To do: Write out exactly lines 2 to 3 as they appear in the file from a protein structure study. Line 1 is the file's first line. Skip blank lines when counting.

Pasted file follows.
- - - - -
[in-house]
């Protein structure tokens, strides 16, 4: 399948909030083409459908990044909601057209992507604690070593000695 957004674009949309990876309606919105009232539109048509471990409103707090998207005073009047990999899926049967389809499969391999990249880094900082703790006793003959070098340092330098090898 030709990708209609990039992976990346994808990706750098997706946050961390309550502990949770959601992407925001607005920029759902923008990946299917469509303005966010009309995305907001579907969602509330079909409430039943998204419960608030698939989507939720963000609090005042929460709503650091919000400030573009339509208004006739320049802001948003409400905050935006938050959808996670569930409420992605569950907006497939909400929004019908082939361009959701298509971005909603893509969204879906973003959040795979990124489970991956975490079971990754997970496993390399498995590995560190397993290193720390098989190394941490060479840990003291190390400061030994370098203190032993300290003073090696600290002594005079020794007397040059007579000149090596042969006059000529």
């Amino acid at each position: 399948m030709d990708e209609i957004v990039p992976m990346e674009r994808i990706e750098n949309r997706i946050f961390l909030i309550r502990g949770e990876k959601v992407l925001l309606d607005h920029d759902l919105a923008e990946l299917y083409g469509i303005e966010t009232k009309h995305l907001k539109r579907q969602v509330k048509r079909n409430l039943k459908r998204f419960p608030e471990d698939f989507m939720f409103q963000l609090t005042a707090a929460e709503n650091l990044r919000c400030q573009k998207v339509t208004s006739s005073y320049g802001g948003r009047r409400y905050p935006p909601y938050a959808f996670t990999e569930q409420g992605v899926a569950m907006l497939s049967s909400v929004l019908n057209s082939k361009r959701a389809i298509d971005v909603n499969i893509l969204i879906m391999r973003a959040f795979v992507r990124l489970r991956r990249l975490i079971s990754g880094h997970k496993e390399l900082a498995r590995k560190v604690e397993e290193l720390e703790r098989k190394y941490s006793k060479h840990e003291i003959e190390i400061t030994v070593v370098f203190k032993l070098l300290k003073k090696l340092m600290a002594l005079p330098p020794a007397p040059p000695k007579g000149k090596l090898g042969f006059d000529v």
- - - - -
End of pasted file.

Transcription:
């Protein structure tokens, strides 16, 4: 399948909030083409459908990044909601057209992507604690070593000695 957004674009949309990876309606919105009232539109048509471990409103707090998207005073009047990999899926049967389809499969391999990249880094900082703790006793003959070098340092330098090898 030709990708209609990039992976990346994808990706750098997706946050961390309550502990949770959601992407925001607005920029759902923008990946299917469509303005966010009309995305907001579907969602509330079909409430039943998204419960608030698939989507939720963000609090005042929460709503650091919000400030573009339509208004006739320049802001948003409400905050935006938050959808996670569930409420992605569950907006497939909400929004019908082939361009959701298509971005909603893509969204879906973003959040795979990124489970991956975490079971990754997970496993390399498995590995560190397993290193720390098989190394941490060479840990003291190390400061030994370098203190032993300290003073090696600290002594005079020794007397040059007579000149090596042969006059000529």
């Amino acid at each position: 399948m030709d990708e209609i957004v990039p992976m990346e674009r994808i990706e750098n949309r997706i946050f961390l909030i309550r502990g949770e990876k959601v992407l925001l309606d607005h920029d759902l919105a923008e990946l299917y083409g469509i303005e966010t009232k009309h995305l907001k539109r579907q969602v509330k048509r079909n409430l039943k459908r998204f419960p608030e471990d698939f989507m939720f409103q963000l609090t005042a707090a929460e709503n650091l990044r919000c400030q573009k998207v339509t208004s006739s005073y320049g802001g948003r009047r409400y905050p935006p909601y938050a959808f996670t990999e569930q409420g992605v899926a569950m907006l497939s049967s909400v929004l019908n057209s082939k361009r959701a389809i298509d971005v909603n499969i893509l969204i879906m391999r973003a959040f795979v992507r990124l489970r991956r990249l975490i079971s990754g880094h997970k496993e390399l900082a498995r590995k560190v604690e397993e290193l720390e703790r098989k190394y941490s006793k060479h840990e003291i003959e190390i400061t030994v070593v370098f203190k032993l070098l300290k003073k090696l340092m600290a002594l005079p330098p020794a007397p040059p000695k007579g000149k090596l090898g042969f006059d000529v």